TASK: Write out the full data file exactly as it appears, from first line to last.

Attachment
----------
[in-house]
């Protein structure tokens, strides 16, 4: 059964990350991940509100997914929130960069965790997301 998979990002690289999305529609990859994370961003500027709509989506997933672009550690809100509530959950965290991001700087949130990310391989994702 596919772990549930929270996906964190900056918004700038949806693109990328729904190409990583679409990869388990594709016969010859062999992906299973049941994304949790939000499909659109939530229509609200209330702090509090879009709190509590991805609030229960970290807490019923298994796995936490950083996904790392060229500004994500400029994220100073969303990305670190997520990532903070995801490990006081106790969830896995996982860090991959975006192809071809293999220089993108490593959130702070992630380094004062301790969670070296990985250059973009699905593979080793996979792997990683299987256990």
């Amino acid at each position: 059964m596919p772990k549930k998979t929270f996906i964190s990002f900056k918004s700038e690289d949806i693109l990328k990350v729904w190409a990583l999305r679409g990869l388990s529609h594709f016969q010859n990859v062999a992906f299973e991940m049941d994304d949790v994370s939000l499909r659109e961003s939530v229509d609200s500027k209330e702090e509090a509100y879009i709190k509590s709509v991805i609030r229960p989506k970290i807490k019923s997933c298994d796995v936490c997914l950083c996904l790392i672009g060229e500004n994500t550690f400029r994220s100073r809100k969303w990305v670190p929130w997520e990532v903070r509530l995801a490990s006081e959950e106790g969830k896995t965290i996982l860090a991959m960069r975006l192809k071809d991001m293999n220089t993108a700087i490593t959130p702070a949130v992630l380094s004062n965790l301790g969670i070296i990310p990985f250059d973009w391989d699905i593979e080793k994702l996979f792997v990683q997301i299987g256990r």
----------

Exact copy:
[in-house]
């Protein structure tokens, strides 16, 4: 059964990350991940509100997914929130960069965790997301 998979990002690289999305529609990859994370961003500027709509989506997933672009550690809100509530959950965290991001700087949130990310391989994702 596919772990549930929270996906964190900056918004700038949806693109990328729904190409990583679409990869388990594709016969010859062999992906299973049941994304949790939000499909659109939530229509609200209330702090509090879009709190509590991805609030229960970290807490019923298994796995936490950083996904790392060229500004994500400029994220100073969303990305670190997520990532903070995801490990006081106790969830896995996982860090991959975006192809071809293999220089993108490593959130702070992630380094004062301790969670070296990985250059973009699905593979080793996979792997990683299987256990």
């Amino acid at each position: 059964m596919p772990k549930k998979t929270f996906i964190s990002f900056k918004s700038e690289d949806i693109l990328k990350v729904w190409a990583l999305r679409g990869l388990s529609h594709f016969q010859n990859v062999a992906f299973e991940m049941d994304d949790v994370s939000l499909r659109e961003s939530v229509d609200s500027k209330e702090e509090a509100y879009i709190k509590s709509v991805i609030r229960p989506k970290i807490k019923s997933c298994d796995v936490c997914l950083c996904l790392i672009g060229e500004n994500t550690f400029r994220s100073r809100k969303w990305v670190p929130w997520e990532v903070r509530l995801a490990s006081e959950e106790g969830k896995t965290i996982l860090a991959m960069r975006l192809k071809d991001m293999n220089t993108a700087i490593t959130p702070a949130v992630l380094s004062n965790l301790g969670i070296i990310p990985f250059d973009w391989d699905i593979e080793k994702l996979f792997v990683q997301i299987g256990r």